Researchers at the University of California Berkeley and Taiwan’s National Chiao Tung University have developed a milk cap that is claimed to detect spoilage before the milk is poured.
The closure has been made with a 3D printer and, according to Liwei Lin, professor of mechanical engineering at Berkeley, the breakthrough means that one day consumers may be able download files from the internet and print similar packaging devices at home.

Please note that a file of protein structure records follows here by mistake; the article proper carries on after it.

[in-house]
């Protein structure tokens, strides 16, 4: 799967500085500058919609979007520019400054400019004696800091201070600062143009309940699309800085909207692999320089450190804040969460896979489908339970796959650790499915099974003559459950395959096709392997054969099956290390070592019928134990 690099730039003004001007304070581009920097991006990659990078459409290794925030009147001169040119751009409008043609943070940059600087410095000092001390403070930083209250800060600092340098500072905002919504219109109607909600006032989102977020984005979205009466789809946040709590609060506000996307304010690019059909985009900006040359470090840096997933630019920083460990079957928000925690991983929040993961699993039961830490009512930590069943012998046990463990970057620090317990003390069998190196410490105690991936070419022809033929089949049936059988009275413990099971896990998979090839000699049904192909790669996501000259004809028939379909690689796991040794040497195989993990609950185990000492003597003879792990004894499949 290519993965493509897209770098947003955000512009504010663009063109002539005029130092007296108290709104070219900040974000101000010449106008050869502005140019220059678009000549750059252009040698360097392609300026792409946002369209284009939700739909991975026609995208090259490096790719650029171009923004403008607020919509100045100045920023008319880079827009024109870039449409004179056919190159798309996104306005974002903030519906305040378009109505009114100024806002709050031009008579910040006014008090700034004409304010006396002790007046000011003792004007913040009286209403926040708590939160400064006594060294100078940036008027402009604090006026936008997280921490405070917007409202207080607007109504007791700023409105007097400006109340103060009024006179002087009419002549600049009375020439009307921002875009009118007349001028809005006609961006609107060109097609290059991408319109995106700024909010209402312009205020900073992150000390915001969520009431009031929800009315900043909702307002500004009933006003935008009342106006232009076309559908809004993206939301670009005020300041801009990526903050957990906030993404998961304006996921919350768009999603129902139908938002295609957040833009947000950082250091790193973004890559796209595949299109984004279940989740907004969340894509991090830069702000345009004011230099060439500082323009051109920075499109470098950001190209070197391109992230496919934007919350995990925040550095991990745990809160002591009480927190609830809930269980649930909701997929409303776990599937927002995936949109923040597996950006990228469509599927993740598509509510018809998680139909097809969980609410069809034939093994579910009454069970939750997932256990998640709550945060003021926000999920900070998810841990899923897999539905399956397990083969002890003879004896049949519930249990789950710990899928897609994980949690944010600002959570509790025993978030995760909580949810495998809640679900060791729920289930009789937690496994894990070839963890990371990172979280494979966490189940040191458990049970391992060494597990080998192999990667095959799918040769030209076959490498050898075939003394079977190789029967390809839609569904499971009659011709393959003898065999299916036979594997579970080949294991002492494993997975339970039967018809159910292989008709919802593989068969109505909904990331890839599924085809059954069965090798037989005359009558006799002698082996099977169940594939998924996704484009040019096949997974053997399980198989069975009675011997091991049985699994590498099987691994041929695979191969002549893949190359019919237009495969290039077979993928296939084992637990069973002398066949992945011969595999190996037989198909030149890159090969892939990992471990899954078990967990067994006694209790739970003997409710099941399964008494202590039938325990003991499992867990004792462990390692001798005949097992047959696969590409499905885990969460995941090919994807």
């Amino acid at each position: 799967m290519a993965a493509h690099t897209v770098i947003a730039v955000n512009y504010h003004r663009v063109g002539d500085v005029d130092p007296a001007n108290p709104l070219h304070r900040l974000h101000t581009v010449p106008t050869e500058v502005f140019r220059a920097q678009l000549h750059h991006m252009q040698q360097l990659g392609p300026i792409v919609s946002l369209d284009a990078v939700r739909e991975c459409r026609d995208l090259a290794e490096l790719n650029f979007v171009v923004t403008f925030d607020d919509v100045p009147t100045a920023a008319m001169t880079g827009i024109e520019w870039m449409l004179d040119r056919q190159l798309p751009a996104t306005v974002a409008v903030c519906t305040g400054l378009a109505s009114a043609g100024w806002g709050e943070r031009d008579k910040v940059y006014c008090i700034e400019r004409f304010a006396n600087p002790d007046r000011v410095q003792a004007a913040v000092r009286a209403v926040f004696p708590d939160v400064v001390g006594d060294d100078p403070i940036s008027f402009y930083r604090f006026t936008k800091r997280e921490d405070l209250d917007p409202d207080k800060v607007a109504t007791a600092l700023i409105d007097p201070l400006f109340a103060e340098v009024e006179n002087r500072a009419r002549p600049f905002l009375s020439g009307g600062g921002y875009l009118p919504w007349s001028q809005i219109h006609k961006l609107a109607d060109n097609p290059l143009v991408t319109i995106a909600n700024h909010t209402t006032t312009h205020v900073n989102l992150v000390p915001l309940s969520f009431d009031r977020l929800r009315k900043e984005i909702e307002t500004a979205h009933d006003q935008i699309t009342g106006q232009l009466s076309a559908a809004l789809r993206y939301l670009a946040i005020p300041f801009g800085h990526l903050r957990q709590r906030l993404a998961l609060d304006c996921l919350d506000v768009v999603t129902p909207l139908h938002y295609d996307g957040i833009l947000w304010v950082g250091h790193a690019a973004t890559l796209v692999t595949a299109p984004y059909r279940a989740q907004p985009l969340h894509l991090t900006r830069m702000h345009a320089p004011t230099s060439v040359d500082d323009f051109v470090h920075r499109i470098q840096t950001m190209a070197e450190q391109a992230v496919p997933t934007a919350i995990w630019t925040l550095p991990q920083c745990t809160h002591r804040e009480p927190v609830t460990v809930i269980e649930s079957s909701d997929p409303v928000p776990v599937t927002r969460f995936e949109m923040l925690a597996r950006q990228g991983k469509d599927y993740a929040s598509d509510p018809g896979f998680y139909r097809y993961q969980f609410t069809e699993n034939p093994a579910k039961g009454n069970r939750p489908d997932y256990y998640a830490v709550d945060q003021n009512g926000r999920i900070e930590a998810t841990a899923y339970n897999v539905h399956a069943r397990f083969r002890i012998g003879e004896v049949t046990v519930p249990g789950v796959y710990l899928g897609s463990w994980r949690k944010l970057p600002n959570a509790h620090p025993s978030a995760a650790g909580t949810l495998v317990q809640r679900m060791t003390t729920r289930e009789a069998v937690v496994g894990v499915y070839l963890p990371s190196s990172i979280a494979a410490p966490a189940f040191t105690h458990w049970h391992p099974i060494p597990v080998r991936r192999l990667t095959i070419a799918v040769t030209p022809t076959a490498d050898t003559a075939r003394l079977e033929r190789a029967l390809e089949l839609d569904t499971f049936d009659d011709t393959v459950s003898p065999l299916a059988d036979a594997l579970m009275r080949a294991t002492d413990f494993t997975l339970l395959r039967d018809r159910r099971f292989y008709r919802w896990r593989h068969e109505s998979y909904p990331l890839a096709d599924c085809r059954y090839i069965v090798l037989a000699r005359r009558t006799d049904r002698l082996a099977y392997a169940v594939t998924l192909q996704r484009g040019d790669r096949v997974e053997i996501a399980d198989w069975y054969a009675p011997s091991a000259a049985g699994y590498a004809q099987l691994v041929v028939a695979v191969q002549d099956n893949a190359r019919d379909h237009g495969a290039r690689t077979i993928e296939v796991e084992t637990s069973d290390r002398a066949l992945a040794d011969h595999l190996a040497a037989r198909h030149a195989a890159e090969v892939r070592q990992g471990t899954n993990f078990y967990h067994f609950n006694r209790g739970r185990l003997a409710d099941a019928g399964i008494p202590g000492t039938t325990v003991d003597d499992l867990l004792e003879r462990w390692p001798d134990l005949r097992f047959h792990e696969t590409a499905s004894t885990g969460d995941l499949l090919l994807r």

“The closure is fitted with a capacitor and an inductor to form a resonant circuit and, when the carton is turned upside down, a small amount of milk is trapped in the cap’s capacitor gap. The circuit is then able to wirelessly detect changes in electrical signal that accompany increased levels of bacteria, and found that after 36 hours of the milk standing unopened at room temperature, the peak vibration frequency of the milk had dropped by 4.3%. During the same time, a refrigerated carton of milk would shift by around 0.12%”.
Source: FoodBev Media